Tapping Into Potential Economic Growth In Africa: Ghana Is Open For Business
In 2016, the value of total imports into Middle Eastern countries was nearly $600 million of which gold accounted for over $27 million and petroleum just under $18 million. The countries that imported the most from Middle Eastern countries included China, the United States, and India.
Reports however show that there are considerable potential - and as yet untapped - energy resources such as oil and gas within African countries. This potential for additional exports suggests the need for greater economic cooperation between
Middle Eastern countries and the African continent.
Untapped energy potential is estimated at between $13 trillion and $14.5 trillion in hard coal, natural gas, crude oil, and uranium. South Africa, for instance, is the seventh largest coal producer on a global scale after economic giants such as China, the United States, and India1. Some major investments have already flowed into Africa. For example, in 2009 China and Africa conducted some $100 billion in trade. The primary African countries for Chinese investments are Nigeria and Ghana. However, other countries on the continent are also seeking meaningful economic partnerships. Large-scale Middle Eastern investment efforts are already evident. For example, in 2012, Saudi Arabia increased its investments into African farmland. Saudi Arabia has land that is unsuitable for agriculture and this has made the country look outside its borders for arable land. Many African countries do have such arable land for potential investors. About 60% of the world’s uncultivated land is within the borders of Africa. Investing in African land has alleviated some of the food shortages that Saudi Arabia has had and this explains the Kingdom’s interest in expanding to countries along the Nile, such as Sudan and Ethiopia.
Ghana is open for business
Although historically Middle Eastern countries have invested more in North African countries, there has been increasing interest in the rest of Africa. For example, in 2015, Kenya, Uganda, South Africa, and Nigeria welcomed the largest number of Gulf investors. As of this year, there has been increasing amounts of interest in economic cooperation between Ghana and Middle Eastern countries. In May, the Ghana Gulf Cooperation Chamber of Commerce (GGCCC) was launched, the main objective of which is to facilitate economic cooperation and relations between Ghana and Gulf countries such as the United Arab Emirates, Kuwait, Saudi Arabia, Qatar, Oman, and Bahrain. Ghana aims to strengthen mutually beneficial business ties with Gulf States. Earlier this year, President AkufoAddo of Ghana, spoke about his country’s desire to seek economic relationships with Gulf countries, stating; “Ghana is open for business.” And in September of this year, the newly installed 19th Ghanaian Ambassador to the United States, His Excellency Dr. Barfuor AdjeiBarwuah, echoed the same sentiment whilst being honoured at the Global Oved Dei Seminary and University (GODSU) Empower U Women’s Conference and Fall 2017 Graduation, in Silver Spring, Maryland, USA.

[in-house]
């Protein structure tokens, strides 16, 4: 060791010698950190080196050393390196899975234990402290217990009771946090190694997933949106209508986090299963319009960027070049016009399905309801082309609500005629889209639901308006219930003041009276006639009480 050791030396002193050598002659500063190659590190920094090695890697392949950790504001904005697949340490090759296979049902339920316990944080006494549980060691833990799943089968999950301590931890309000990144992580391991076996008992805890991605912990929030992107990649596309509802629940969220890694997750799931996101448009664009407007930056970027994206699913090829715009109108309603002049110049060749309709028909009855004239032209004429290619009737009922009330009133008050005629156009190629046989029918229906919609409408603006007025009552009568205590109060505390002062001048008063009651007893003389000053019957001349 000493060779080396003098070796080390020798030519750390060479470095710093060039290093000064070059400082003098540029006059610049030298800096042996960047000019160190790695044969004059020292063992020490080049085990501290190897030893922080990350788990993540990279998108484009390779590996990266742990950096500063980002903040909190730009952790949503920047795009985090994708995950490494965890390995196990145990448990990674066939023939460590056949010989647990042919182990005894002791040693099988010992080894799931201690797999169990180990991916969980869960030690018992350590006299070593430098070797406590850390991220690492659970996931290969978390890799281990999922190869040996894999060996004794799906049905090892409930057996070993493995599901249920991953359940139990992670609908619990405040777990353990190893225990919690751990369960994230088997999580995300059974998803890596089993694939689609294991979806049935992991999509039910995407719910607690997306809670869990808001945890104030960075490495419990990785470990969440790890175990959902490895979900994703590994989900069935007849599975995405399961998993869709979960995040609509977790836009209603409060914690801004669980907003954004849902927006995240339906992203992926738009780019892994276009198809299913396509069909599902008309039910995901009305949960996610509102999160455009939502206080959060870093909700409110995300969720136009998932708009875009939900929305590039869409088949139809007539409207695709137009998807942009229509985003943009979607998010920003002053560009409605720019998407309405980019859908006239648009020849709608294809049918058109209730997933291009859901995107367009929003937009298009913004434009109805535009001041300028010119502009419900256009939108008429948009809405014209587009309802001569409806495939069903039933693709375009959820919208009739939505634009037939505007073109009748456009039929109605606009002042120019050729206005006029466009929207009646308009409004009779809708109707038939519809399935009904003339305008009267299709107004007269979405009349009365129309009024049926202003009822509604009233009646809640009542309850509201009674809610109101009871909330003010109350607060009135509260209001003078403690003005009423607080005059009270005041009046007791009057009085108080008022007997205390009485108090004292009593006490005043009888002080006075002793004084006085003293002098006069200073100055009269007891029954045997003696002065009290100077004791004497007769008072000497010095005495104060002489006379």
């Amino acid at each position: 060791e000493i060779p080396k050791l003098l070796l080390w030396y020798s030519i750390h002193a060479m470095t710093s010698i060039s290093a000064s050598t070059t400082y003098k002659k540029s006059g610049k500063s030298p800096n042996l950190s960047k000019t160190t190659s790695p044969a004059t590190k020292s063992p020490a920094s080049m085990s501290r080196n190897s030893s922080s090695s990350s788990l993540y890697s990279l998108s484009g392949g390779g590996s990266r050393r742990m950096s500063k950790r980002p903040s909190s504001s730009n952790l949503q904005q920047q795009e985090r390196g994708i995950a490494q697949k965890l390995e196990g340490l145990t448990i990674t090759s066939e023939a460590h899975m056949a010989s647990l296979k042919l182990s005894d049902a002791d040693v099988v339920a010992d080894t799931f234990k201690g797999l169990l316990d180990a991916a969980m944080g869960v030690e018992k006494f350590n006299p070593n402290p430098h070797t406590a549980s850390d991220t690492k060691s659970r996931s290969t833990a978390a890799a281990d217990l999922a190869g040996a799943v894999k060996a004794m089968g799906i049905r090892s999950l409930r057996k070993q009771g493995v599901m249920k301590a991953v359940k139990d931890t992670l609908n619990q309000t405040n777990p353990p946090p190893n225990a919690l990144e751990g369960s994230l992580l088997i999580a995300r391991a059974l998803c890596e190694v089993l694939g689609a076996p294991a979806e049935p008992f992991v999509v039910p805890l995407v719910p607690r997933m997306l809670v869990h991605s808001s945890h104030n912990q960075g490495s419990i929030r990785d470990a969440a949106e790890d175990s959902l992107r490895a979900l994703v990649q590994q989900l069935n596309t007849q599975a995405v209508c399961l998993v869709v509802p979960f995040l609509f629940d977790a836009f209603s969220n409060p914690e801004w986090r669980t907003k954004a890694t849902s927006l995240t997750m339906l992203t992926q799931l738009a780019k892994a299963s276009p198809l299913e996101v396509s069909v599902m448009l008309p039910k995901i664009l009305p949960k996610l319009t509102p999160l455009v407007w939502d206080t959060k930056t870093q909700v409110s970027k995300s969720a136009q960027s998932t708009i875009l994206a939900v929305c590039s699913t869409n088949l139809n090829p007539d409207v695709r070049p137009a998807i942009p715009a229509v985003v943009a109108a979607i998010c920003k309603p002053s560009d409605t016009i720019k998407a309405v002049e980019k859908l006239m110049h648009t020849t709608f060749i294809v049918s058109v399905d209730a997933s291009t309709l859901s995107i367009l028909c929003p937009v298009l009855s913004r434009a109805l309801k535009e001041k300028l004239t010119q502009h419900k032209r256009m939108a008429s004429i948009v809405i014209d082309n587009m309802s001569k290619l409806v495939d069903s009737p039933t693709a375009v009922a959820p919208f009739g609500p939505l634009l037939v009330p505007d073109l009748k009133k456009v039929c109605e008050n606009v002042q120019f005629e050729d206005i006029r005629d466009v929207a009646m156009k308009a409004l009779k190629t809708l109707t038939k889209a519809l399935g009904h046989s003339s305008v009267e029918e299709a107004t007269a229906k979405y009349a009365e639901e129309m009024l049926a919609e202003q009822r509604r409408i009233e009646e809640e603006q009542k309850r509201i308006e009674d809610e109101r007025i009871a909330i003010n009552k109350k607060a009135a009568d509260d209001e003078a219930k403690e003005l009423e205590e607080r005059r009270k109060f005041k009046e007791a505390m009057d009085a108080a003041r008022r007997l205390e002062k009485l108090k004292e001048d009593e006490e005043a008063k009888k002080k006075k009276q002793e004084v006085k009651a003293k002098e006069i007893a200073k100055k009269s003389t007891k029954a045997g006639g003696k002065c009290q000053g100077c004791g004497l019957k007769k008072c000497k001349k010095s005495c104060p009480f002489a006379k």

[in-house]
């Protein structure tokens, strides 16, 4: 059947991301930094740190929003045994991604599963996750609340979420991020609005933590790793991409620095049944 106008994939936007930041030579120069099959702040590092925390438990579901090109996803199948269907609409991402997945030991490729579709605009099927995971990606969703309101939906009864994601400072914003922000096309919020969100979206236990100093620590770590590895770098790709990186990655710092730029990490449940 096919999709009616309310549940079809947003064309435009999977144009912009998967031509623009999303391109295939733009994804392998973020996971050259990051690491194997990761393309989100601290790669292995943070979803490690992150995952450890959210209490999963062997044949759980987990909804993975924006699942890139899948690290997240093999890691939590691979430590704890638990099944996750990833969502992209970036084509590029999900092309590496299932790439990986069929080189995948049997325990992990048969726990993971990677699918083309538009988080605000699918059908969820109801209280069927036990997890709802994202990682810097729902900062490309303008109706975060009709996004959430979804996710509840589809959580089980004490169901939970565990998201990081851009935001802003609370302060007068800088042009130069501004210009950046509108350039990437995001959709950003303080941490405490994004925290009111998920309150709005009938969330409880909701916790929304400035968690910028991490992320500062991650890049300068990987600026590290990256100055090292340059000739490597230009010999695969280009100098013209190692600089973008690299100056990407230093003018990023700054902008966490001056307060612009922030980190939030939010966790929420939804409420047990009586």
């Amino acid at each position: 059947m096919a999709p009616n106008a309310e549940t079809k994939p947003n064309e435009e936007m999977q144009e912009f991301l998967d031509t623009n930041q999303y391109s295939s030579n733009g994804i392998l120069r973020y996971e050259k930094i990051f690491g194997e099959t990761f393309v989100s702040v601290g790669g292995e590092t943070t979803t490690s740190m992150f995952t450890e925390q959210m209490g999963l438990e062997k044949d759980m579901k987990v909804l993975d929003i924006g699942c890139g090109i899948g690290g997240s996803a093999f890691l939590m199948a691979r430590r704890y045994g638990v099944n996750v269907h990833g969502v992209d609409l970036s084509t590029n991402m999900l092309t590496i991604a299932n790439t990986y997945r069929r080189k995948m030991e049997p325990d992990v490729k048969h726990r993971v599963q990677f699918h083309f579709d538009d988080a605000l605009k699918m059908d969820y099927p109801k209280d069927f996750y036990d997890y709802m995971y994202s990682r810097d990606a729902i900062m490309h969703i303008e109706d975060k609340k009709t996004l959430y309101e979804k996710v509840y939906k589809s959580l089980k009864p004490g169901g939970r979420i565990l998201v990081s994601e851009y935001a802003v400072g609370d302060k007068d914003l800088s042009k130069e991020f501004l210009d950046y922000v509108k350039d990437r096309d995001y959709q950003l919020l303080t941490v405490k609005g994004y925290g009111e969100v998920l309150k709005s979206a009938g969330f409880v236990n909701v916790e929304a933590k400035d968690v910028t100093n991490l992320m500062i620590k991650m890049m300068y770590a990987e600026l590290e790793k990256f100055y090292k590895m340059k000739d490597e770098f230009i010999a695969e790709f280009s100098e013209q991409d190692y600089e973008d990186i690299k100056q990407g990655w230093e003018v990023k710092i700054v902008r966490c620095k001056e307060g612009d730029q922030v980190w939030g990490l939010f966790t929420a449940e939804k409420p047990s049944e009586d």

Perfect for long-term investment
Previous concerns about investments in West African countries being high-risk due to a country's instability, as well as the cost of developing essential infrastructure, are no longer valid. With an increase in political and economic stability across the region, countries such as Ghana are perfect for inward investment. Current supporters such as Saudi Arabia, amongst others, recognise the benefits of investing in infrastructure on the African continent. Once proper infrastructure is in place, those untapped resources can be exploited in an economic way. The missing link is therefore not resources, but capital and funding to unearth the resources. Ambassador Adjei-Barwuah says, “Ghana has embarked upon an audacious programme of ‘One District One Factory’ – a programme that relies on agricultural production and attendant agro-processing enterprises. The idea is to add value to traditional agricultural products with a view to increasing exports. Ghana’s improved investment climate is reflected in her political stability and social cohesion besides favourable investment legislation and trained workforce." Ghana prioritises textile manufacturing, mining, and infrastructural developments such as railways, highways and airports as part of its long-term planning.
1. 2016 figures Statistical Review of World Energy 2017